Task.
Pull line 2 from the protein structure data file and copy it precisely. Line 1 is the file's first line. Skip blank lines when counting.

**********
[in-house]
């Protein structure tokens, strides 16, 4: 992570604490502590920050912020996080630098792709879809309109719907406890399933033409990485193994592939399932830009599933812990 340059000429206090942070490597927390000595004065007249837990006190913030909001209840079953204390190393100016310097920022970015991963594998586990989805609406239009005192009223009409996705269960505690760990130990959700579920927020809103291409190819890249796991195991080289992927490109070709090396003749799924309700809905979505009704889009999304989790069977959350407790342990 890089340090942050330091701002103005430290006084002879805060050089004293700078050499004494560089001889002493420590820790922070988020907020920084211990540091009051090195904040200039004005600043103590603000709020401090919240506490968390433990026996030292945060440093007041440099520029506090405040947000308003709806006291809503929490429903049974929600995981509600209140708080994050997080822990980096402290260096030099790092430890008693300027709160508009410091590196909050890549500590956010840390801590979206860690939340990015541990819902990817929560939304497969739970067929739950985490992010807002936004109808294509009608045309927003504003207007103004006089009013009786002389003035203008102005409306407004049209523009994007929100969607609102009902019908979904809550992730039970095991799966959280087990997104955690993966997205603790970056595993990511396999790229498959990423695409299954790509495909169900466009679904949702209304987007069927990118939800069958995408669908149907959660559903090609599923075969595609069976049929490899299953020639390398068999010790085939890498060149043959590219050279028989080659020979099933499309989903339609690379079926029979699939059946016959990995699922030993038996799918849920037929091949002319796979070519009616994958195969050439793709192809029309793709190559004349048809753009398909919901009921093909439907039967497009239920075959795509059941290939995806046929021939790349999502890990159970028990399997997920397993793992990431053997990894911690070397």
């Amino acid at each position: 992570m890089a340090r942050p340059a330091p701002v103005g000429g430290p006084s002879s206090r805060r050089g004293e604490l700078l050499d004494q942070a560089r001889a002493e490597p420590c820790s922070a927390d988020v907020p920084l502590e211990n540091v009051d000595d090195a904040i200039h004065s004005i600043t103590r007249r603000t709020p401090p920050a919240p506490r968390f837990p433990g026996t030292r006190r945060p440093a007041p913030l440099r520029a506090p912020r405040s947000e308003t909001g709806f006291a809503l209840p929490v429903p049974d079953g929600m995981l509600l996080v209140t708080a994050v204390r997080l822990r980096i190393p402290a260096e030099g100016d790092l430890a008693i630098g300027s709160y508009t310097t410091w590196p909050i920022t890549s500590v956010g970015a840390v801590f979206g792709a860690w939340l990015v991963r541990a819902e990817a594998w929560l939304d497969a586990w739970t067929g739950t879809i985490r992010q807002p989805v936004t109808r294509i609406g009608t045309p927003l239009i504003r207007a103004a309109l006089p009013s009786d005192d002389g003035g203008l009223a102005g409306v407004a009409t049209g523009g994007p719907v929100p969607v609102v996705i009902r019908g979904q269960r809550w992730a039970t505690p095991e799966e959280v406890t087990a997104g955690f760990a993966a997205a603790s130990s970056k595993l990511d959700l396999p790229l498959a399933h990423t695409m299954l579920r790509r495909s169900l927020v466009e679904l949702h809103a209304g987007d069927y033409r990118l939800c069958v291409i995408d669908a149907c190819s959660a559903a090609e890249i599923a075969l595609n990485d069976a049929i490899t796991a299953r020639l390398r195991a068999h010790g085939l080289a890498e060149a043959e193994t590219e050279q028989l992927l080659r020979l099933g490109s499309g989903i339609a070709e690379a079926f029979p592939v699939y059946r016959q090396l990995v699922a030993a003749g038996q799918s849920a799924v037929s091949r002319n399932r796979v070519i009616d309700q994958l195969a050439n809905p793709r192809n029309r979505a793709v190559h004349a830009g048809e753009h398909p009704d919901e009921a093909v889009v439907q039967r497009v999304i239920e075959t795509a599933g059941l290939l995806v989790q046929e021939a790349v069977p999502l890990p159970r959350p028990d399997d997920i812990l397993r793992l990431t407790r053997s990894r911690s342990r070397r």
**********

């Protein structure tokens, strides 16, 4: 992570604490502590920050912020996080630098792709879809309109719907406890399933033409990485193994592939399932830009599933812990 340059000429206090942070490597927390000595004065007249837990006190913030909001209840079953204390190393100016310097920022970015991963594998586990989805609406239009005192009223009409996705269960505690760990130990959700579920927020809103291409190819890249796991195991080289992927490109070709090396003749799924309700809905979505009704889009999304989790069977959350407790342990 890089340090942050330091701002103005430290006084002879805060050089004293700078050499004494560089001889002493420590820790922070988020907020920084211990540091009051090195904040200039004005600043103590603000709020401090919240506490968390433990026996030292945060440093007041440099520029506090405040947000308003709806006291809503929490429903049974929600995981509600209140708080994050997080822990980096402290260096030099790092430890008693300027709160508009410091590196909050890549500590956010840390801590979206860690939340990015541990819902990817929560939304497969739970067929739950985490992010807002936004109808294509009608045309927003504003207007103004006089009013009786002389003035203008102005409306407004049209523009994007929100969607609102009902019908979904809550992730039970095991799966959280087990997104955690993966997205603790970056595993990511396999790229498959990423695409299954790509495909169900466009679904949702209304987007069927990118939800069958995408669908149907959660559903090609599923075969595609069976049929490899299953020639390398068999010790085939890498060149043959590219050279028989080659020979099933499309989903339609690379079926029979699939059946016959990995699922030993038996799918849920037929091949002319796979070519009616994958195969050439793709192809029309793709190559004349048809753009398909919901009921093909439907039967497009239920075959795509059941290939995806046929021939790349999502890990159970028990399997997920397993793992990431053997990894911690070397």